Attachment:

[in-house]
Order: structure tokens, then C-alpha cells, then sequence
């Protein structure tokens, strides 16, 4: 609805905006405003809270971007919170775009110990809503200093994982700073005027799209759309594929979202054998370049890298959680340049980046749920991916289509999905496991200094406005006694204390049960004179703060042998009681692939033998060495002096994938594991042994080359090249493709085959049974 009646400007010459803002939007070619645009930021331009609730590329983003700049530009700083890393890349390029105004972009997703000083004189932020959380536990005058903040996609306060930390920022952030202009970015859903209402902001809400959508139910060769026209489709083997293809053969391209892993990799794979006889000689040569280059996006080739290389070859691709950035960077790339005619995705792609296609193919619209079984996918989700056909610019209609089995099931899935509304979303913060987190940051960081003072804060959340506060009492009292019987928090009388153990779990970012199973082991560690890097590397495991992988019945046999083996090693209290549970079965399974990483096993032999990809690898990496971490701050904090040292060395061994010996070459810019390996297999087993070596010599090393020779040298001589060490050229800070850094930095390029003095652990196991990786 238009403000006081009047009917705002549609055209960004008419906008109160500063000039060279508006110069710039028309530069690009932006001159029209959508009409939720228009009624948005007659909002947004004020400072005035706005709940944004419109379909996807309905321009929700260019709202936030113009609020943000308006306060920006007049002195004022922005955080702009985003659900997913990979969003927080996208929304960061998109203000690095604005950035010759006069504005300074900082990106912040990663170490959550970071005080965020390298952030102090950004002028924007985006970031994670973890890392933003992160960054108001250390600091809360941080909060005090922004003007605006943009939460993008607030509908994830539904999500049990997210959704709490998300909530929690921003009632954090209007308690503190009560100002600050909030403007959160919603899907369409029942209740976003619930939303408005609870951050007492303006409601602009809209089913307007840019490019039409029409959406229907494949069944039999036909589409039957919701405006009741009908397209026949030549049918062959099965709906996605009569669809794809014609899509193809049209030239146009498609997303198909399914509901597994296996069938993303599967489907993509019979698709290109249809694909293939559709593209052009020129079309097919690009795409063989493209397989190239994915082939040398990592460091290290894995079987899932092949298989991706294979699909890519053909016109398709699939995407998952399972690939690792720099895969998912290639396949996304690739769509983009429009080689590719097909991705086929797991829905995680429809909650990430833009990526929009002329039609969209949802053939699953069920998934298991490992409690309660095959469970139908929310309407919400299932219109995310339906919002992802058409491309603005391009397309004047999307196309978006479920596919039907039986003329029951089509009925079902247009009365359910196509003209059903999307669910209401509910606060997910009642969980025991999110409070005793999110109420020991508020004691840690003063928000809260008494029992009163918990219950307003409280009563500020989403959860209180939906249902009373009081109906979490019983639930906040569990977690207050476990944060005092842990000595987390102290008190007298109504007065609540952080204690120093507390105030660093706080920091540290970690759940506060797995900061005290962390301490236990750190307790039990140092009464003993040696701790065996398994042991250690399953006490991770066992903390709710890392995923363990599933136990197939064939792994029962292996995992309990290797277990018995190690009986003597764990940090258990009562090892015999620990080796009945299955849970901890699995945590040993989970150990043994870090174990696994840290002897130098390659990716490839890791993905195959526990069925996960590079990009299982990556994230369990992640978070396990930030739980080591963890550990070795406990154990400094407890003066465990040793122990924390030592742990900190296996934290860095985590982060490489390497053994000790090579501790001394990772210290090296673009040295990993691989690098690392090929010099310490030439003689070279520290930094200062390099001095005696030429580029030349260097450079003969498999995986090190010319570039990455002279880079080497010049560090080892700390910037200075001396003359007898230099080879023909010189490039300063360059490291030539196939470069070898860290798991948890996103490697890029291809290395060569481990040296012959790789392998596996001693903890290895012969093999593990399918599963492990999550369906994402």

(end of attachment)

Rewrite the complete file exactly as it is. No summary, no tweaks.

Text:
[in-house]
Order: structure tokens, then C-alpha cells, then sequence
């Protein structure tokens, strides 16, 4: 609805905006405003809270971007919170775009110990809503200093994982700073005027799209759309594929979202054998370049890298959680340049980046749920991916289509999905496991200094406005006694204390049960004179703060042998009681692939033998060495002096994938594991042994080359090249493709085959049974 009646400007010459803002939007070619645009930021331009609730590329983003700049530009700083890393890349390029105004972009997703000083004189932020959380536990005058903040996609306060930390920022952030202009970015859903209402902001809400959508139910060769026209489709083997293809053969391209892993990799794979006889000689040569280059996006080739290389070859691709950035960077790339005619995705792609296609193919619209079984996918989700056909610019209609089995099931899935509304979303913060987190940051960081003072804060959340506060009492009292019987928090009388153990779990970012199973082991560690890097590397495991992988019945046999083996090693209290549970079965399974990483096993032999990809690898990496971490701050904090040292060395061994010996070459810019390996297999087993070596010599090393020779040298001589060490050229800070850094930095390029003095652990196991990786 238009403000006081009047009917705002549609055209960004008419906008109160500063000039060279508006110069710039028309530069690009932006001159029209959508009409939720228009009624948005007659909002947004004020400072005035706005709940944004419109379909996807309905321009929700260019709202936030113009609020943000308006306060920006007049002195004022922005955080702009985003659900997913990979969003927080996208929304960061998109203000690095604005950035010759006069504005300074900082990106912040990663170490959550970071005080965020390298952030102090950004002028924007985006970031994670973890890392933003992160960054108001250390600091809360941080909060005090922004003007605006943009939460993008607030509908994830539904999500049990997210959704709490998300909530929690921003009632954090209007308690503190009560100002600050909030403007959160919603899907369409029942209740976003619930939303408005609870951050007492303006409601602009809209089913307007840019490019039409029409959406229907494949069944039999036909589409039957919701405006009741009908397209026949030549049918062959099965709906996605009569669809794809014609899509193809049209030239146009498609997303198909399914509901597994296996069938993303599967489907993509019979698709290109249809694909293939559709593209052009020129079309097919690009795409063989493209397989190239994915082939040398990592460091290290894995079987899932092949298989991706294979699909890519053909016109398709699939995407998952399972690939690792720099895969998912290639396949996304690739769509983009429009080689590719097909991705086929797991829905995680429809909650990430833009990526929009002329039609969209949802053939699953069920998934298991490992409690309660095959469970139908929310309407919400299932219109995310339906919002992802058409491309603005391009397309004047999307196309978006479920596919039907039986003329029951089509009925079902247009009365359910196509003209059903999307669910209401509910606060997910009642969980025991999110409070005793999110109420020991508020004691840690003063928000809260008494029992009163918990219950307003409280009563500020989403959860209180939906249902009373009081109906979490019983639930906040569990977690207050476990944060005092842990000595987390102290008190007298109504007065609540952080204690120093507390105030660093706080920091540290970690759940506060797995900061005290962390301490236990750190307790039990140092009464003993040696701790065996398994042991250690399953006490991770066992903390709710890392995923363990599933136990197939064939792994029962292996995992309990290797277990018995190690009986003597764990940090258990009562090892015999620990080796009945299955849970901890699995945590040993989970150990043994870090174990696994840290002897130098390659990716490839890791993905195959526990069925996960590079990009299982990556994230369990992640978070396990930030739980080591963890550990070795406990154990400094407890003066465990040793122990924390030592742990900190296996934290860095985590982060490489390497053994000790090579501790001394990772210290090296673009040295990993691989690098690392090929010099310490030439003689070279520290930094200062390099001095005696030429580029030349260097450079003969498999995986090190010319570039990455002279880079080497010049560090080892700390910037200075001396003359007898230099080879023909010189490039300063360059490291030539196939470069070898860290798991948890996103490697890029291809290395060569481990040296012959790789392998596996001693903890290895012969093999593990399918599963492990999550369906994402």